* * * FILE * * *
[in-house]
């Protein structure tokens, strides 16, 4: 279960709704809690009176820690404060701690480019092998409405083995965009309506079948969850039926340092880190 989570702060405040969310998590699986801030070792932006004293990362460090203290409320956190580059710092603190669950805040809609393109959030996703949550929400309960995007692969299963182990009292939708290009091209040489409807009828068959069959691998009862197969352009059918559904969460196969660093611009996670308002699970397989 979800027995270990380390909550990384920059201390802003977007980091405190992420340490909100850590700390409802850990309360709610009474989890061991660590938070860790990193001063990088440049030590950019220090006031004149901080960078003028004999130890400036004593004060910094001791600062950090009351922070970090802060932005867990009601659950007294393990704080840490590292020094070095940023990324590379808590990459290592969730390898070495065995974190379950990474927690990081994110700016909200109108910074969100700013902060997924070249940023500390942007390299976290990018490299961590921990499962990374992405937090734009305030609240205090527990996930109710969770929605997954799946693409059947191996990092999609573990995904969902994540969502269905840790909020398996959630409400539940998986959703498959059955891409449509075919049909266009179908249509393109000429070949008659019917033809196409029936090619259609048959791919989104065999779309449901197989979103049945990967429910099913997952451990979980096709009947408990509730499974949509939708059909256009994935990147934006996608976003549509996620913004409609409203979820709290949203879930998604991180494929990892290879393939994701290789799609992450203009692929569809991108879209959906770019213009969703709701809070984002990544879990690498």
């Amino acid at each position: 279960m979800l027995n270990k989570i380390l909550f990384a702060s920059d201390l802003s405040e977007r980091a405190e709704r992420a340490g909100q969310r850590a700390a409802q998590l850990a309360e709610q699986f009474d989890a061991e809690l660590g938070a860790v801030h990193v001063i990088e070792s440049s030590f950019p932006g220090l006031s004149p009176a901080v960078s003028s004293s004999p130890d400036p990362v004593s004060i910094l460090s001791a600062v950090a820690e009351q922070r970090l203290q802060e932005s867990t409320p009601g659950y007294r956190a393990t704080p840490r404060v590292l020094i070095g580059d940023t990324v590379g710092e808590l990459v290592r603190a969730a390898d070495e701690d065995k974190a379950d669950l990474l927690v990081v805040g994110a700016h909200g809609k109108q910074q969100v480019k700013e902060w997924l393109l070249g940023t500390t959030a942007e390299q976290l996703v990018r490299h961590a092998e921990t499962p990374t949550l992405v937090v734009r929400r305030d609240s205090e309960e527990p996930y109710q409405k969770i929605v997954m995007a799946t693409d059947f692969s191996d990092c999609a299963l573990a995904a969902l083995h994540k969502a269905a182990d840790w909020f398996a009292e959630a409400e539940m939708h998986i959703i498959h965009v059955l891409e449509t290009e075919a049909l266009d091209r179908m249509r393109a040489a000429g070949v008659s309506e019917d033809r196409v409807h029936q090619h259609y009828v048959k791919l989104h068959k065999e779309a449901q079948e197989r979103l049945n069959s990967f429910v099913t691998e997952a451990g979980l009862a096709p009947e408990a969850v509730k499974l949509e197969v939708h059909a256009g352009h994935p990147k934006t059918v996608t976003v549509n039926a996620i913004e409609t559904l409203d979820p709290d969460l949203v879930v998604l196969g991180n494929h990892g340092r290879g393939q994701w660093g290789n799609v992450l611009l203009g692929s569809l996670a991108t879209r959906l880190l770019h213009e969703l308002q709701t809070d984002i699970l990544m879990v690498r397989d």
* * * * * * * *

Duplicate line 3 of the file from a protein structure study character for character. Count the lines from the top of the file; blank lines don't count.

């Amino acid at each position: 279960m979800l027995n270990k989570i380390l909550f990384a702060s920059d201390l802003s405040e977007r980091a405190e709704r992420a340490g909100q969310r850590a700390a409802q998590l850990a309360e709610q699986f009474d989890a061991e809690l660590g938070a860790v801030h990193v001063i990088e070792s440049s030590f950019p932006g220090l006031s004149p009176a901080v960078s003028s004293s004999p130890d400036p990362v004593s004060i910094l460090s001791a600062v950090a820690e009351q922070r970090l203290q802060e932005s867990t409320p009601g659950y007294r956190a393990t704080p840490r404060v590292l020094i070095g580059d940023t990324v590379g710092e808590l990459v290592r603190a969730a390898d070495e701690d065995k974190a379950d669950l990474l927690v990081v805040g994110a700016h909200g809609k109108q910074q969100v480019k700013e902060w997924l393109l070249g940023t500390t959030a942007e390299q976290l996703v990018r490299h961590a092998e921990t499962p990374t949550l992405v937090v734009r929400r305030d609240s205090e309960e527990p996930y109710q409405k969770i929605v997954m995007a799946t693409d059947f692969s191996d990092c999609a299963l573990a995904a969902l083995h994540k969502a269905a182990d840790w909020f398996a009292e959630a409400e539940m939708h998986i959703i498959h965009v059955l891409e449509t290009e075919a049909l266009d091209r179908m249509r393109a040489a000429g070949v008659s309506e019917d033809r196409v409807h029936q090619h259609y009828v048959k791919l989104h068959k065999e779309a449901q079948e197989r979103l049945n069959s990967f429910v099913t691998e997952a451990g979980l009862a096709p009947e408990a969850v509730k499974l949509e197969v939708h059909a256009g352009h994935p990147k934006t059918v996608t976003v549509n039926a996620i913004e409609t559904l409203d979820p709290d969460l949203v879930v998604l196969g991180n494929h990892g340092r290879g393939q994701w660093g290789n799609v992450l611009l203009g692929s569809l996670a991108t879209r959906l880190l770019h213009e969703l308002q709701t809070d984002i699970l990544m879990v690498r397989d």